Instability Looms in Pakistan as Khan and Army Clash
WImran Khan (the Pakistan Prime Minister) posted a picture of an Imran Khan luncheon last month. However, many social media users noted something unusual: While the round table contained 13 chairs, it only had a dozen men.
There was a ghost-like figure in the empty space, which appeared to converse with other people around him. Questions were raised about his identity. image had been doctored. Shortly afterward, local news outlets reported that the country’s new spy chief, Lieutenant General Nadeem Anjum, had been erased out of the shot.
The drama began four months earlier, when army chief Qamar Javed Bajwa appointed Anjum to lead the Inter-Services Intelligence, or ISI, which oversees Pakistan’s internal security. Khan delayed his appointment, and publicly supported General Faiz Hameed’s continued in the position, which is widely considered to be an ally. The army chief won his position after a prolonged standoff that lasted several weeks.
Pakistan’s civilian leaders have long clashed with the military, which has ruled the country for about half of its history. Yet if anything, Khan has been criticized for being too close to the army since he promised to oversee a “New Pakistan” rid of corruption and favoritism following his 2018 election win.
Particular scrutiny was placed on his relationship to Hameed. While the law says the premier appoints the ISI chief on the recommendation of the military, the opposition questioned Khan’s motives: Nawaz Sharif, a three-time prime minister, accused Hameed of orchestrating his ouster on corruption charges in 2017 and swinging the election a year later.
Khan’s own actions didn’t help. Besides seeking to keep Hameed at the ISI, the prime minister broke taboos by mentioning a private discussion with the army chief at a public rally, countering the military’s own claims that it doesn’t interfere in politics.
“Naming the army publicly on political forums is the biggest mistake this government has committed,” said Shaista Tabassum, former head of the international relations department at the University of Karachi. Khan and his ministers, she said, “have been publicly dragging the army into politics, saying things like the army is very much behind us or that we enjoy the support of the army chief.”
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That served as the backdrop for last month’s luncheon with Gates, who was in Pakistan to promote a campaign to eradicate polio. Unlike his predecessor, Anjum ordered the media to avoid any pictures or videos of him — leading to the strange altered image of the luncheon with the Microsoft Corp. founder.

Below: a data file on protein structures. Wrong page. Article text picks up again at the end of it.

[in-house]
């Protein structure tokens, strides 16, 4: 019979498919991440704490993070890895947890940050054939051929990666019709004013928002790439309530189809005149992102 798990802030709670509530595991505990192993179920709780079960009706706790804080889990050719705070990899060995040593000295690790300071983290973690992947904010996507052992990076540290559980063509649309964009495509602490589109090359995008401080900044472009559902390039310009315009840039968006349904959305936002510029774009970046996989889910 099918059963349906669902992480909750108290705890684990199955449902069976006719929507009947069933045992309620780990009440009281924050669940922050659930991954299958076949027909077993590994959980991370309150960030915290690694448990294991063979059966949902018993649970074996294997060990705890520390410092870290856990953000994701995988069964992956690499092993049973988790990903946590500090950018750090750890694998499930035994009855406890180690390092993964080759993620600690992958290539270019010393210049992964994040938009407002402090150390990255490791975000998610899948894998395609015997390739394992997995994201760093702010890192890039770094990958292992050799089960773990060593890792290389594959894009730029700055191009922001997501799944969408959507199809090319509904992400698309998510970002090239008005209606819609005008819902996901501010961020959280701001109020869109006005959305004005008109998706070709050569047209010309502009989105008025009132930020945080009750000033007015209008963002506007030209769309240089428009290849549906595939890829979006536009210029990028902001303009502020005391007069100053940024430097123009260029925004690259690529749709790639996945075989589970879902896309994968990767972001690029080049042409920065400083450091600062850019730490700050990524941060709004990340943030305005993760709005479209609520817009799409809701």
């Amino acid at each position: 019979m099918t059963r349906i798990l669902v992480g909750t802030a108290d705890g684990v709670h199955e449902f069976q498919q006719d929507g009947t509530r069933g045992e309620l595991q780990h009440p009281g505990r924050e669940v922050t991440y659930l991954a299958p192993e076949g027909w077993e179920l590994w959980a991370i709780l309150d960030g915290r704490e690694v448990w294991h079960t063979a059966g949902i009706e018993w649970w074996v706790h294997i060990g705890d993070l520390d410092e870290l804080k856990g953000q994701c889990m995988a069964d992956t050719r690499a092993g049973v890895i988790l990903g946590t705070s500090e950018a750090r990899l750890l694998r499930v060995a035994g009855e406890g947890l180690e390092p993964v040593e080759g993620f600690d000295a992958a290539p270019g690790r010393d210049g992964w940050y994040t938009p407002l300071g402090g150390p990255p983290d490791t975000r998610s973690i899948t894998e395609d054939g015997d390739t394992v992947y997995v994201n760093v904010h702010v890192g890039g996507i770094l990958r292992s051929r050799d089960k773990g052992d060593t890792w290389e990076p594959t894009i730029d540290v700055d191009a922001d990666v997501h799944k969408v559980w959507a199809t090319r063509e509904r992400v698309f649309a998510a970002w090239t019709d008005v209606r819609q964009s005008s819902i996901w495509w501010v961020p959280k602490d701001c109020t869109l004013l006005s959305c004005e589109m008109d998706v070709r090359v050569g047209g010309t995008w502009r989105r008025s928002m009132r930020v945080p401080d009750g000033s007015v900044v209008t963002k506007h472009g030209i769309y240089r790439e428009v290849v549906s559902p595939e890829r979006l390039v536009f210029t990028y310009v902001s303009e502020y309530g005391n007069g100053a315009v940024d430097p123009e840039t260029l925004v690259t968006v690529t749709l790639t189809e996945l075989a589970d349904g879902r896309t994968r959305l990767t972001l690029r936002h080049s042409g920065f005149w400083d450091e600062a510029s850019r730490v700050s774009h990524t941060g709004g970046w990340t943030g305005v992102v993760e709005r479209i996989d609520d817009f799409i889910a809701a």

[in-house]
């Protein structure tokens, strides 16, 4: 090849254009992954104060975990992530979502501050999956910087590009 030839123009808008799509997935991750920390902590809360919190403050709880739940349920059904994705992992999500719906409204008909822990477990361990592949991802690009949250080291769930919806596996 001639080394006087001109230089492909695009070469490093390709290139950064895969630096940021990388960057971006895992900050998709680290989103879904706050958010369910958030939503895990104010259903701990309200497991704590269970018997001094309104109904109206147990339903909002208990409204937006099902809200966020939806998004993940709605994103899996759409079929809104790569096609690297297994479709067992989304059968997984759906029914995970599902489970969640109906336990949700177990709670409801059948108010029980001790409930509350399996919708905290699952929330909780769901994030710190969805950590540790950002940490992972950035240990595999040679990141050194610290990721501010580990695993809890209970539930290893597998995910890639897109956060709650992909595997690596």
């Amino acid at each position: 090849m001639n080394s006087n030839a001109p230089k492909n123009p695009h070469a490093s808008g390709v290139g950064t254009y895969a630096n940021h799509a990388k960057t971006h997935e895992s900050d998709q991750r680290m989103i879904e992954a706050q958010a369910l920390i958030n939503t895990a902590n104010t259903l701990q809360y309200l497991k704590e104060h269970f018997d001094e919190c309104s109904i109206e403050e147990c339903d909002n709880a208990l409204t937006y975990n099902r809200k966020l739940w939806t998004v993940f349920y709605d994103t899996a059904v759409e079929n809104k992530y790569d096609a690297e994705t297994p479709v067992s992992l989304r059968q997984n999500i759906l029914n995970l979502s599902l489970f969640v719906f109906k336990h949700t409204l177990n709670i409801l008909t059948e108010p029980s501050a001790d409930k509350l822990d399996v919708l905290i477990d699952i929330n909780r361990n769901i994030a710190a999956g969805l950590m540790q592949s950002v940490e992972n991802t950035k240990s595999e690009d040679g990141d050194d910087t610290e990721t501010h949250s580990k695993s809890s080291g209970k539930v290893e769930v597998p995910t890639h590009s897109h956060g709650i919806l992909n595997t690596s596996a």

The unusual episode provides a glimpse into Khan’s behind-the-scenes tussle over military promotions that has underpinned a raft of troubles facing the 69-year-old former cricket star. A unified opposition is vying to oust him in a confidence vote in the next few days, as Asia’s second-fastest inflation jeopardizes his chances to become the first prime minister in Pakistan’s 75-year history to complete a full term in office.
Even if Khan stays on, his high-stakes showdown with top generals risks leading to months of instability that could determine whether the world’s fifth-most populous nation shifts even further toward China and Russia or leans back to the U.S. and Europe.
The Gates photograph provided a vivid example of how the military was now acting “neutral” toward Khan, signaling to Pakistan’s political parties that he no longer had establishment support. Last year, the army’s tacit backing helped Khan survive a similar challenge when he was forced to test his majority in parliament.
One example shows how this works in practice. Intelligence officers used to call certain politicians who criticised Khan on talk-shows and tell them to keep quiet. Now that’s no longer the case, according to a person familiar with the matter who asked not to be identified given the sensitivity of the issue.
Khan’s office and Pakistan’s Foreign Ministry didn’t reply to requests for comments. Pakistan security sources called allegations that the army or its affiliated institutions affected the outcome of the 2018 election “baseless and unfounded.” They reiterated that the army has “nothing to do with politics” and blasted claims to the contrary as “disinformation.” The Bill & Melinda Gates Foundation referred queries to Khan’s office.
In advance of an Imran Khan no-confidence vote in Islamabad (Pakistan), on March. 28, 2022.
Muhammed Semih Ugurlu/Anadolu Agency via Getty Images
Imran Khan is facing a vote of no confidence